One man's day in high heels

...showed him that Cannes must change its 'flats' policy
Is a quiet crusade to reform executive pay bearing fruit?

Is a quiet crusade to reform executive pay bearing fruit?

Dominic Rossi of Fidelity says his pressure on business to control rewards is working. But why aren’t other fund managers helping?
The King David Hotel gives precious work to Palestinians - unless peace talks are on

King David Hotel: Palestinians not included

The King David is special to Jerusalem. Nick Kochan checked in and discovered it has some special arrangements, too
More people moving from Australia to New Zealand than in the other direction for first time in 24 years

End of the Aussie brain drain

More people moving from Australia to New Zealand than in the other direction for first time in 24 years
Meditation is touted as a cure for mental instability but can it actually be bad for you?

Can meditation be bad for you?

Researching a mass murder, Dr Miguel Farias discovered that, far from bringing inner peace, meditation can leave devotees in pieces
Eurovision 2015: Australians will be cheering on their first-ever entrant this Saturday

Australia's first-ever Eurovision entrant

Australia, a nation of kitsch-worshippers, has always loved the Eurovision Song Contest. Maggie Alderson says it'll fit in fine
Letterman's final Late Show: Laughter, but no tears, as David takes his bow after 33 years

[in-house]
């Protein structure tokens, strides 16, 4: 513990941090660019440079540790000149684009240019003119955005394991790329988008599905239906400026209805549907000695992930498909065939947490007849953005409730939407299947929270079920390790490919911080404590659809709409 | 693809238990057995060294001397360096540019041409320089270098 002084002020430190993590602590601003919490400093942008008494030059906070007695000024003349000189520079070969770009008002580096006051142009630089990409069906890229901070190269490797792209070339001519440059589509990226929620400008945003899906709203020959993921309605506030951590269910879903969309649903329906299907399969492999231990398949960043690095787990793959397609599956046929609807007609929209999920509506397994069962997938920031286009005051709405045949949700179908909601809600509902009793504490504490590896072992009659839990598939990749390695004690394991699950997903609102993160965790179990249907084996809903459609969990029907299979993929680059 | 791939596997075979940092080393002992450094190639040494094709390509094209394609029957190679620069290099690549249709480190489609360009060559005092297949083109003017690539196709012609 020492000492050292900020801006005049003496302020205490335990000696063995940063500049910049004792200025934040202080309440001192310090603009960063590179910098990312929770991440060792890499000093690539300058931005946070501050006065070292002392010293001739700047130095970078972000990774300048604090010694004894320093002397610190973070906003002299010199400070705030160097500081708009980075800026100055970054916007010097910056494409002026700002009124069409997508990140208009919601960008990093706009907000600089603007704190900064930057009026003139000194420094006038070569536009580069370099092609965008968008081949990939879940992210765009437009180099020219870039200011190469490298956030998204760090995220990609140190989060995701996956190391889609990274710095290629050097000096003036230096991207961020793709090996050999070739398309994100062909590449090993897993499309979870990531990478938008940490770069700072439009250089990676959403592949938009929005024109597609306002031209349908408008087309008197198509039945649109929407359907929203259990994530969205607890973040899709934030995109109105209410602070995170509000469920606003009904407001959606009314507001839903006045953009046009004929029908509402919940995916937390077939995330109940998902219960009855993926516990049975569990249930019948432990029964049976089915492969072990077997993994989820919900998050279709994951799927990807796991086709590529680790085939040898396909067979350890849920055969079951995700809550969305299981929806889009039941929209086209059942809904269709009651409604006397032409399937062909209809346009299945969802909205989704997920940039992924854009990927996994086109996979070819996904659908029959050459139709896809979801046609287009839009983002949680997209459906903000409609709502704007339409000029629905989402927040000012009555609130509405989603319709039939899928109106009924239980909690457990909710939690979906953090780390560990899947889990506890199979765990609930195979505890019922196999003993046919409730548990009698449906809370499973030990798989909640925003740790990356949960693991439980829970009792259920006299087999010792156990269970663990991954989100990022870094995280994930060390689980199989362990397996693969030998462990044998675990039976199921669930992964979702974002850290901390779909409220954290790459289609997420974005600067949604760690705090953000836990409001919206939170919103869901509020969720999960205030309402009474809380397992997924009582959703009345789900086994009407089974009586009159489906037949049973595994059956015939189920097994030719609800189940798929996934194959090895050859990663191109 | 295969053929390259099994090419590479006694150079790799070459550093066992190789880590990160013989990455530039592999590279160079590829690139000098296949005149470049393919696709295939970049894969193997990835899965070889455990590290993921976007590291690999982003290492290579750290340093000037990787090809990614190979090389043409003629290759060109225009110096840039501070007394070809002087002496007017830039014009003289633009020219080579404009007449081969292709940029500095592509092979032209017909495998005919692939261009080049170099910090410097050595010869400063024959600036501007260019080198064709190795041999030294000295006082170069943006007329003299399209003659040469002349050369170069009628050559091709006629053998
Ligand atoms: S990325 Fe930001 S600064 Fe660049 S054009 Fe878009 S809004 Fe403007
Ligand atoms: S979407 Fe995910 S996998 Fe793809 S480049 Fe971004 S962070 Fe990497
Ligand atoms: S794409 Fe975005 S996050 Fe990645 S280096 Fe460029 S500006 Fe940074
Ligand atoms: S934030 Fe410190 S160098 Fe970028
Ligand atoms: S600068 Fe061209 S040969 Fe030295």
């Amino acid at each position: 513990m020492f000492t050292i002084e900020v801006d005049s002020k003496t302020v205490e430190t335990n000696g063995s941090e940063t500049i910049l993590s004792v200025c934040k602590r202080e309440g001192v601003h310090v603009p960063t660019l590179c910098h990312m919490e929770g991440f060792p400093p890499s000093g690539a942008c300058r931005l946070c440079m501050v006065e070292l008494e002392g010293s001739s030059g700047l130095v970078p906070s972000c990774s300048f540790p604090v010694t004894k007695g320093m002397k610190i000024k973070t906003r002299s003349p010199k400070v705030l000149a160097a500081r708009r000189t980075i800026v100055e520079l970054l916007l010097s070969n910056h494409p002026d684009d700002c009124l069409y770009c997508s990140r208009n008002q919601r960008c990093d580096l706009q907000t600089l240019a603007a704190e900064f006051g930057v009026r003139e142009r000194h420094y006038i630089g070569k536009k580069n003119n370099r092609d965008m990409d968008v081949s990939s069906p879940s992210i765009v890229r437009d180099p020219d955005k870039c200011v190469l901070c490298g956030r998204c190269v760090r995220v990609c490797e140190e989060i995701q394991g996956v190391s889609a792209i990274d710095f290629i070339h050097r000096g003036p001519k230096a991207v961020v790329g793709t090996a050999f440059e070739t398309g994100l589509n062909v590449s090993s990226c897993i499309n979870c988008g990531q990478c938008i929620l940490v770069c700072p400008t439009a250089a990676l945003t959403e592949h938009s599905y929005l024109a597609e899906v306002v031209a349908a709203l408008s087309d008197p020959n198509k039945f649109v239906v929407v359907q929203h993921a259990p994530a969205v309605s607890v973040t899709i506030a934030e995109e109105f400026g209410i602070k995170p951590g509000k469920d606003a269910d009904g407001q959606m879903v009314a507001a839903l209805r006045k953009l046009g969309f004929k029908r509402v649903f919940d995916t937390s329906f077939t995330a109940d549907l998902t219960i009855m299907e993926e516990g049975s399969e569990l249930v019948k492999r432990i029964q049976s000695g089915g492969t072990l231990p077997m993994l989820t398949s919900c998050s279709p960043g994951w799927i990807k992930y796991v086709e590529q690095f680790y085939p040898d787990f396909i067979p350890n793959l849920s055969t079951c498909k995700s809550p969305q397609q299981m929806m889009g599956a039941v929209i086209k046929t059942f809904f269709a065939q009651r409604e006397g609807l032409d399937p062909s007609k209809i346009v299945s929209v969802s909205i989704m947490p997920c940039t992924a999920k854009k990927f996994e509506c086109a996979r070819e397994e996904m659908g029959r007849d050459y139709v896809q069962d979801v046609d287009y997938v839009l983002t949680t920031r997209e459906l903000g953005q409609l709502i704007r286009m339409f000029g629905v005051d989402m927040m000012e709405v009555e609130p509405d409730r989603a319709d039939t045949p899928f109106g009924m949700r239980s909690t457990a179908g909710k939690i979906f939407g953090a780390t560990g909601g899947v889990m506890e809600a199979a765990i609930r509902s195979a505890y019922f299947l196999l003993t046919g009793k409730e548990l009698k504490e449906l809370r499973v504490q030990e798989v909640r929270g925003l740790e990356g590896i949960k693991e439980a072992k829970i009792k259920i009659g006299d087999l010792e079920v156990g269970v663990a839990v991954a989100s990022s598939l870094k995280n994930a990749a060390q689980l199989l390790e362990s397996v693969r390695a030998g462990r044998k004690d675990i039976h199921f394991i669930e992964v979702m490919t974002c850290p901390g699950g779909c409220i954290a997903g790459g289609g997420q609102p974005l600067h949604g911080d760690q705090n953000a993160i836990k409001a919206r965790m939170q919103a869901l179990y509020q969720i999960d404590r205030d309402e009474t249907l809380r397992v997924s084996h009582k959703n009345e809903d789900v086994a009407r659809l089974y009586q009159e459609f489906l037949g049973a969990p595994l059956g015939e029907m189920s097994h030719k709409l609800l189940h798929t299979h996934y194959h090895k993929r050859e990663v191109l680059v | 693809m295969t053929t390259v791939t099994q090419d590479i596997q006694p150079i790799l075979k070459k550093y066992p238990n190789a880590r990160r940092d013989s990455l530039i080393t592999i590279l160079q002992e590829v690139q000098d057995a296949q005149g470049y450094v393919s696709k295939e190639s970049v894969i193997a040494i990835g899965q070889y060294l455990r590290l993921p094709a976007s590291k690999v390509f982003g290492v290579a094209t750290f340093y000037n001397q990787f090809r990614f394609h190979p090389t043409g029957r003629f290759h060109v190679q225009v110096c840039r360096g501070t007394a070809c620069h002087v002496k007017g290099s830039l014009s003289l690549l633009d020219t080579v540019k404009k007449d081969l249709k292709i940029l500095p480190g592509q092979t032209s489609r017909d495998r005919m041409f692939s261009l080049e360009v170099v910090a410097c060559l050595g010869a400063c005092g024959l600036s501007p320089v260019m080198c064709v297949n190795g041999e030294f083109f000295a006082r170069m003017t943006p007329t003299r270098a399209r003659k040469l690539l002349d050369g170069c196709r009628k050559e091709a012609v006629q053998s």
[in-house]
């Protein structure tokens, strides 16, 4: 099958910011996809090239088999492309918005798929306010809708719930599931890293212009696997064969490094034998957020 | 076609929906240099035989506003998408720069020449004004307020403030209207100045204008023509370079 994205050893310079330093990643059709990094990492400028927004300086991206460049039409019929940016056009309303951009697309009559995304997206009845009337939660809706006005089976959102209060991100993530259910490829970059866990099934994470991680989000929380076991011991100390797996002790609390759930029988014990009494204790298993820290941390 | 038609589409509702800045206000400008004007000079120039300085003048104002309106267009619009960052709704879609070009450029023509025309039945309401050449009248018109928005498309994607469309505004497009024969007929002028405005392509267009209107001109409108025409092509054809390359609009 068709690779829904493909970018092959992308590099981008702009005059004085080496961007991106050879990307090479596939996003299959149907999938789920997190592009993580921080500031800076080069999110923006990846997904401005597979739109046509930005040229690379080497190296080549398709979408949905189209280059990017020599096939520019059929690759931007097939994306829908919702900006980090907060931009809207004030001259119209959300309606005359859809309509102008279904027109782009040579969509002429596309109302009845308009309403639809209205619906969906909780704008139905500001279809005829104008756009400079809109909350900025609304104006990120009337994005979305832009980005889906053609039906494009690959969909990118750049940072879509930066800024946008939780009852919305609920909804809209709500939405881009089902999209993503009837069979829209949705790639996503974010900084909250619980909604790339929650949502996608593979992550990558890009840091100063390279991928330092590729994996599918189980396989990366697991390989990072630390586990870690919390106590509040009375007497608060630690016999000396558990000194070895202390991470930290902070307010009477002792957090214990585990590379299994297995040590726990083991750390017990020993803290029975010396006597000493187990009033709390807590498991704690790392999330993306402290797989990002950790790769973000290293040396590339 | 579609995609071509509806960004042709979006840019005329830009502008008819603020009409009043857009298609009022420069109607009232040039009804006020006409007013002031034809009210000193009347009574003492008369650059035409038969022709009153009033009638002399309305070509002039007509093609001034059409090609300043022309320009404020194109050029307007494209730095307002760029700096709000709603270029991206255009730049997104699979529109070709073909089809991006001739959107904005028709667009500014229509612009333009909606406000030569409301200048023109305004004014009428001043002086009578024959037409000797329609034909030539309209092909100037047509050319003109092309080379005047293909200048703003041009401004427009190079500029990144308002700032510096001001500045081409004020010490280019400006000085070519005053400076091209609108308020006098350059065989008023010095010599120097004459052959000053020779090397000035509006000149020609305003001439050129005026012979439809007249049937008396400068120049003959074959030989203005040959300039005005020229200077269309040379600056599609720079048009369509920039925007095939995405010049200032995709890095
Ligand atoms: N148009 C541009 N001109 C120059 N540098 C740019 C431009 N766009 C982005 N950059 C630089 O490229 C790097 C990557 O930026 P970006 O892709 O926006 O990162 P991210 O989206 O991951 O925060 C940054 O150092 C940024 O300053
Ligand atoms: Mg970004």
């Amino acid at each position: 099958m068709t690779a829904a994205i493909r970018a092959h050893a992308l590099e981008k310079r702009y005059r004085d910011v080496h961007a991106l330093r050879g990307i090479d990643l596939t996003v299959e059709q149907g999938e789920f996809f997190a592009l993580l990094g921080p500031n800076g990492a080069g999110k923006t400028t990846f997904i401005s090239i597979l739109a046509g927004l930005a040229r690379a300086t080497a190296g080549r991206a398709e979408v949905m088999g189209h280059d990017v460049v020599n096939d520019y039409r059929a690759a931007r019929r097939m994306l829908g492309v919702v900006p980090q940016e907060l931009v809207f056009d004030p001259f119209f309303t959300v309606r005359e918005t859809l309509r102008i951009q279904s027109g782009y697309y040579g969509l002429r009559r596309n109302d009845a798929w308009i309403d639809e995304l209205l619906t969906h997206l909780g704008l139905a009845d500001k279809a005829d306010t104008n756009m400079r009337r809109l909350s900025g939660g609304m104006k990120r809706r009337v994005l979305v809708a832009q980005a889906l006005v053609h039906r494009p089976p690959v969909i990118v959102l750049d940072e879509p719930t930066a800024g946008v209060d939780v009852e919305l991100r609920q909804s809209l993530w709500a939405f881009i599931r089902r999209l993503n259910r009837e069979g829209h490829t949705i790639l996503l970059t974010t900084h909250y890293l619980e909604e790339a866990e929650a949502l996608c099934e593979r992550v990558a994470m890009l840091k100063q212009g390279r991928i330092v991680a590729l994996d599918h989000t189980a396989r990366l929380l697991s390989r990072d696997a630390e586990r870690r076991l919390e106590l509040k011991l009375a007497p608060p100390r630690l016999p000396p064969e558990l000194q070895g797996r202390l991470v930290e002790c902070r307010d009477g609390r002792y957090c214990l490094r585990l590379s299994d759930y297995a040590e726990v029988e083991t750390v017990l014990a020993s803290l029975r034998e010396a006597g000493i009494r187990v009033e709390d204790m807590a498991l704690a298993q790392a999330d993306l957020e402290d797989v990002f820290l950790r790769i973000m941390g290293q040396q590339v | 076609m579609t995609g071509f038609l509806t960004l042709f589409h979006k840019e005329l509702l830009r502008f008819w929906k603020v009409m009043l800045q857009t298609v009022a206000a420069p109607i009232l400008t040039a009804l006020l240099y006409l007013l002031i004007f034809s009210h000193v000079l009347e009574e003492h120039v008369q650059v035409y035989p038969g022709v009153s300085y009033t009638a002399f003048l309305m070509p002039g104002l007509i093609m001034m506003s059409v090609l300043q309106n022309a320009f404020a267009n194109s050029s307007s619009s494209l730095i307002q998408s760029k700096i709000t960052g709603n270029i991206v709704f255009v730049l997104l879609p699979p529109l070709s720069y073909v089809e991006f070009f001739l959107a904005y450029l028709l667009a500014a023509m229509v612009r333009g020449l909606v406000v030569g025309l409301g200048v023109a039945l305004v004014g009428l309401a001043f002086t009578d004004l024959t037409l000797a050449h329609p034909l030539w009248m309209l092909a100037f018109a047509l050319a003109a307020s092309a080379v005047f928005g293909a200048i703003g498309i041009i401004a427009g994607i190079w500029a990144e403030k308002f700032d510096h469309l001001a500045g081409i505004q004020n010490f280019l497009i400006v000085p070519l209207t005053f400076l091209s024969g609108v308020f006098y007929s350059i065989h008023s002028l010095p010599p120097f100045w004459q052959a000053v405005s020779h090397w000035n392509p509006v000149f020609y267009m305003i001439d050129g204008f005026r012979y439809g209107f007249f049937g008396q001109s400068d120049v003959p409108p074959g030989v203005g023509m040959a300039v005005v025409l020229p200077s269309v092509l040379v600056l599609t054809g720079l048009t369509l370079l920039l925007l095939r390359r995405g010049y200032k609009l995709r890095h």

Laughter, but no tears, as Letterman takes his bow after 33 years

Veteran talkshow host steps down to plaudits from four presidents
Ivor Novello Awards 2015: Hozier wins with anti-Catholic song 'Take Me To Church' as John Whittingdale leads praise for Black Sabbath

Hozier's 'blasphemous' song takes Novello award

Singer joins Ed Sheeran and Clean Bandit in celebration of the best in British and Irish music
Tequila gold rush: The spirit has gone from a cheap shot to a multi-billion pound product

Join the tequila gold rush

The spirit has gone from a cheap shot to a multi-billion pound product
12 best statement wallpapers

12 best statement wallpapers

Make an impact and transform a room with a conversation-starting pattern
Paul Scholes column: Does David De Gea really want to leave Manchester United to fight it out for the No 1 spot at Real Madrid?

Paul Scholes column

Does David De Gea really want to leave Manchester United to fight it out for the No 1 spot at Real Madrid?